Seven Things This Creative Kentuckian Can’t Live Without
“In this state we have a lot of pride in what we make, and I think at my very nature, everything I have trained for is to bring those great Kentucky stories forward,” Penelope says.
“The Frazier Museum is in the process of becoming the official start of the Kentucky Bourbon Trail,” Penelope says. “We are building a new $4 million exhibit about the culture and history of bourbon and why Kentucky is the one true home of bourbon.”
Penelope began her career in project management as an intern in the management training program at Walt Disney World. From there, she was recruited to work for Ed Hart at Kentucky Kingdom in helping launch Kentucky Kingdom amusement park. In addition, she worked for the Speed Art Museum in the late ’90s, where she helped implement the 20-year master plan, which ultimately led to the renovated facility it has today.
“What we learned at Disney is that there are a million things that make up a guest’s experience, and those are all important. Managing details is all project management is — it’s getting the correct number of balls in the air and tracking those projects through to completion.”
Penelope has been married to her husband, Charlie Grass, for nearly 25 years. They have two daughters, Elizabeth Scout (Scout for short), a senior, and Isabel, a freshman, at Manual High School.
The seven things Penelope can’t live without reflect the work she has done throughout her career, the people she cares about most, and her passion for the great state of Kentucky.
Penelope has a core group of people who help her manage her daily tasks. Her husband, daughters, mother, sister, work staff, and the “Carpool Mafia,” a group of women she became close friends with after meeting in the carpool line at Virginia Chance School, are the key players in her everyday life.
“When I came to Louisville to work for Ed Hart on the Kentucky Kingdom project, he called me the velociraptor, and that’s kind of a nickname that stuck with me. Other people have called me a whirling dervish…I need a great team to help me keep moving, and I think velociraptors are dinosaurs that are singularly focused and will stop at nothing to have success at their task, and that’s why I need my wranglers.”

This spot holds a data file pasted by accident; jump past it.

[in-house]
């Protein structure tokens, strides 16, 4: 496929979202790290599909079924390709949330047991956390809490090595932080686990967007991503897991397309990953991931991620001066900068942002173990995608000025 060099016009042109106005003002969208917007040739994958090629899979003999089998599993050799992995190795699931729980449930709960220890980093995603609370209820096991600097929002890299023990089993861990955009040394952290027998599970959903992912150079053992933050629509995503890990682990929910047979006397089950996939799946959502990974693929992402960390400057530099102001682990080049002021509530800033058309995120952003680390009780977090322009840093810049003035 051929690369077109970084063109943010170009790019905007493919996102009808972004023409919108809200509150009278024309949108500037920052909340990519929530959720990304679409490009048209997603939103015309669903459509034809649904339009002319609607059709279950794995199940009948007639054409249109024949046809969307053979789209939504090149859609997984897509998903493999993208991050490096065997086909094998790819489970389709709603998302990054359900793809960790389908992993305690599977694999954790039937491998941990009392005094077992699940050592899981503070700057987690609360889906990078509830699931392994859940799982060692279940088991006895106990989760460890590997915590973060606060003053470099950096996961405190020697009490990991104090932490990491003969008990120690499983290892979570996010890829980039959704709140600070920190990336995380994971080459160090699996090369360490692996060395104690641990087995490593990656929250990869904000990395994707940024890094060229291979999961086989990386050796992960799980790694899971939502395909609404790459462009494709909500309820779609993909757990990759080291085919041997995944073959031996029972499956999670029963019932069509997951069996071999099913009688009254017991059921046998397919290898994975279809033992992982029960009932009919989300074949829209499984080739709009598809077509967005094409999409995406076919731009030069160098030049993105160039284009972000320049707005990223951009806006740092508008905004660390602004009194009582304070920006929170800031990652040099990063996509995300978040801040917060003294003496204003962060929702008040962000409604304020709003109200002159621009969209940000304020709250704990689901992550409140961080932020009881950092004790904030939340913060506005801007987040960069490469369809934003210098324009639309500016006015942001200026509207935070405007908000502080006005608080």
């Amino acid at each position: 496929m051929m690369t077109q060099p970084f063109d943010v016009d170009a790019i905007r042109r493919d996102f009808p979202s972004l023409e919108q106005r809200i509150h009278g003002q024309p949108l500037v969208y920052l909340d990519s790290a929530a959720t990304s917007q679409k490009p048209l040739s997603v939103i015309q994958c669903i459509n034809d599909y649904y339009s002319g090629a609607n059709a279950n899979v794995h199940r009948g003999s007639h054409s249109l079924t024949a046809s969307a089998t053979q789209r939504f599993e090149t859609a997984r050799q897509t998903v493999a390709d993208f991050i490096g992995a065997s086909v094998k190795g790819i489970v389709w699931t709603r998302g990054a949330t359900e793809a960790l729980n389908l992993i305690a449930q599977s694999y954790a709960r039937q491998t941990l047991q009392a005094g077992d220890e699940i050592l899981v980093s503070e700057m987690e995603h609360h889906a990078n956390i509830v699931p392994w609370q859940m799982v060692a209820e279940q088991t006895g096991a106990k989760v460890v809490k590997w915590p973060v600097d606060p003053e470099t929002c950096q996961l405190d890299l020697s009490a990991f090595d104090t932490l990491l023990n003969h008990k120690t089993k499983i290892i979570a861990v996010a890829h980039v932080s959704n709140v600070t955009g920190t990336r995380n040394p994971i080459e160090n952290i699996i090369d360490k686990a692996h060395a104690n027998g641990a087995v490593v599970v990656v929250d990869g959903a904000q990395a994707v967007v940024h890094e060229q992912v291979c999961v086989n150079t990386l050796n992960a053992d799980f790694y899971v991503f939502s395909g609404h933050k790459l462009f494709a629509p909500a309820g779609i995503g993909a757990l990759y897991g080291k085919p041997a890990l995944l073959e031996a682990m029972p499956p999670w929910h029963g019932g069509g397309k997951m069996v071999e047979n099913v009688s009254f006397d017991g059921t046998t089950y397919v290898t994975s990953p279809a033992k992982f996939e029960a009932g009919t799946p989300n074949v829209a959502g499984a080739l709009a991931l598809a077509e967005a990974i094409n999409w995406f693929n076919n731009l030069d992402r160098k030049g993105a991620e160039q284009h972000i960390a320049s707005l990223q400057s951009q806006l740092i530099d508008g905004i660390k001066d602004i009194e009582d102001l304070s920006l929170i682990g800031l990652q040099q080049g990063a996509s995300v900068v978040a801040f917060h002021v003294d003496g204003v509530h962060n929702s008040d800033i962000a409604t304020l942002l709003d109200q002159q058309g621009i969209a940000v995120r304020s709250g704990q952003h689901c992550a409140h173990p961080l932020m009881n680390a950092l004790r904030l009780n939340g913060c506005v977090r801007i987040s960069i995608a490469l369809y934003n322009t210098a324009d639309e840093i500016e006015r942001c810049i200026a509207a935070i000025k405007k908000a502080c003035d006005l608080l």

Twelve years ago a group of people from Beargrass Christian Church founded the St. Matthews Farmers Market as a way to build community. Now the market has over 2,000 visitors per week and over 70 participating farmers.
“It’s an integral part of who I am. I’m there every Saturday. I volunteer and do all of the communications for the market. This year I’m helping Garey Farms from Paris, Kentucky, to cook eggs and make fresh breakfast sandwiches. It’s my sense of community, it’s my downtime. I see so many people that I know. It’s a great way to relax and be a part of my community. I love market season!”
Because of Penelope’s busy schedule, she utilizes the talk-to-text feature on her phone and iPad on a regular basis to take notes and send messages to her team. Unfortunately, technology does not always work in her favor.
“Of course, we all know what can happen when you dictate into your phone — really funny things can come out and sometimes things that you don’t intend to say. One of those that’s really kind of embarrassing and hilarious is when I was sending a text to a close friend and I meant to say, ‘I really need to have a phone call,’ but what I actually said was, ‘I really need to have a tongue call!’”
Penelope spends a lot of her free time at the Parklands of Floyds Fork and on Elkhorn Creek in Frankfort, Kentucky, where she grew up.
“My friend Jon Carloftis, a garden designer from Lexington, says there’s really no substitute for getting out in nature, being in the midst of something green, and just taking a minute to appreciate the beauty of nature and fresh flowers.There’s something about gardens and nature that provide light to the soul, and I think when you’re a garden person you have to have light, so getting outside for me is all about getting out and walking in the sunlight. That has to be a part of my week.”
“I love eating, I love good food, and my mother makes the world’s best Benedictine. I convinced her to sell it in retirement at the farmer’s market and it’s called Church Lady Cheeses because she makes it in the commercial kitchen at the Christian Church in Midway. We always sell out before 10:30am no matter how much we make. It’s a staple of any Kentucky party or hospitality gathering, and it’s always on my table.”
Every year Penelope takes a trip back to where it all began. She developed a deep love and respect for Disney after receiving her Mouster’s Degree in Theme Park Management and to this day, a visit to Disney never disappoints.
“I’m really passionate about Disney customer service and how they manage the details. I think their creativity is unbelievable, and I love visiting Walt Disney World as a guest.”
As a freshman in college, her father commissioned a local artist to create a metal sculpture of a kite, something she says is one of her prized possessions. About 10 years ago, as her love of original art grew, she decided to sell any art in her home that was not original and began only purchasing from local galleries and artists. Penelope extends her love for the arts into the community as the co-chair of Imagine 2020, a five-year plan for how the arts can help move our community forward.
“When I was traveling for work in New York, Hamilton had just come out and I wanted to see it so badly, but I couldn’t get a ticket. I was there alone, so I stood outside the theatre and I waited until people were coming out during intermission and asked if I could have their ticket. Finally, someone said yes, and so I went in and saw the second half of the show. So, I’m passionate about the arts, but I’m also relentless about the arts!”